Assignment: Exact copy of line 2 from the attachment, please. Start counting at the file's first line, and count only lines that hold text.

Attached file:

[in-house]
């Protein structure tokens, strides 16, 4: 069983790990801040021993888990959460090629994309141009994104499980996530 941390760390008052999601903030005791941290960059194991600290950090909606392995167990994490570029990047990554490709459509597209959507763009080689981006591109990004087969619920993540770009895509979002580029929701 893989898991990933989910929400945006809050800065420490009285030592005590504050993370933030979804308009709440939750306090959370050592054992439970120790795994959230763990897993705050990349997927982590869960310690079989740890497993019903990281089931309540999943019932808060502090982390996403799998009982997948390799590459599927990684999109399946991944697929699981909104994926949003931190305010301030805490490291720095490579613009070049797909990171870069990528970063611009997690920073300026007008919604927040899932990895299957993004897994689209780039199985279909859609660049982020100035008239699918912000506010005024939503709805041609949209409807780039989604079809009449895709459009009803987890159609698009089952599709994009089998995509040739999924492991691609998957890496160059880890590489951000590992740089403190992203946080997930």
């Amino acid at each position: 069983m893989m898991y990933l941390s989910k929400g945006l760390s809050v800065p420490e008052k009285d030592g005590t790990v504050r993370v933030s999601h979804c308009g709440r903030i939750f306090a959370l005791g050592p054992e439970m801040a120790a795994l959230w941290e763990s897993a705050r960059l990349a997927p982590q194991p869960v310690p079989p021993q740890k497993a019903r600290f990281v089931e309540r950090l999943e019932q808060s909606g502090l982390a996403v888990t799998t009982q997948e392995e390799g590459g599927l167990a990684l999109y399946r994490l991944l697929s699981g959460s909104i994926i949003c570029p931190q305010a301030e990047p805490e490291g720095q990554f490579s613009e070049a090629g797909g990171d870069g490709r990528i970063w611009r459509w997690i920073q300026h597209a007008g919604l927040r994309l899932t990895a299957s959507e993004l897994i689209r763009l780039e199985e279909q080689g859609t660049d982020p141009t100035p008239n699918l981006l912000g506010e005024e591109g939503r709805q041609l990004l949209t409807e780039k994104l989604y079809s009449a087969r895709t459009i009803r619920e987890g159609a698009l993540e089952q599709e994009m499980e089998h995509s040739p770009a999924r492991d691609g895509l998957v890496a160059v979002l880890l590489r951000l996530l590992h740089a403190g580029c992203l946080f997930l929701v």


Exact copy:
């Protein structure tokens, strides 16, 4: 069983790990801040021993888990959460090629994309141009994104499980996530 941390760390008052999601903030005791941290960059194991600290950090909606392995167990994490570029990047990554490709459509597209959507763009080689981006591109990004087969619920993540770009895509979002580029929701 893989898991990933989910929400945006809050800065420490009285030592005590504050993370933030979804308009709440939750306090959370050592054992439970120790795994959230763990897993705050990349997927982590869960310690079989740890497993019903990281089931309540999943019932808060502090982390996403799998009982997948390799590459599927990684999109399946991944697929699981909104994926949003931190305010301030805490490291720095490579613009070049797909990171870069990528970063611009997690920073300026007008919604927040899932990895299957993004897994689209780039199985279909859609660049982020100035008239699918912000506010005024939503709805041609949209409807780039989604079809009449895709459009009803987890159609698009089952599709994009089998995509040739999924492991691609998957890496160059880890590489951000590992740089403190992203946080997930």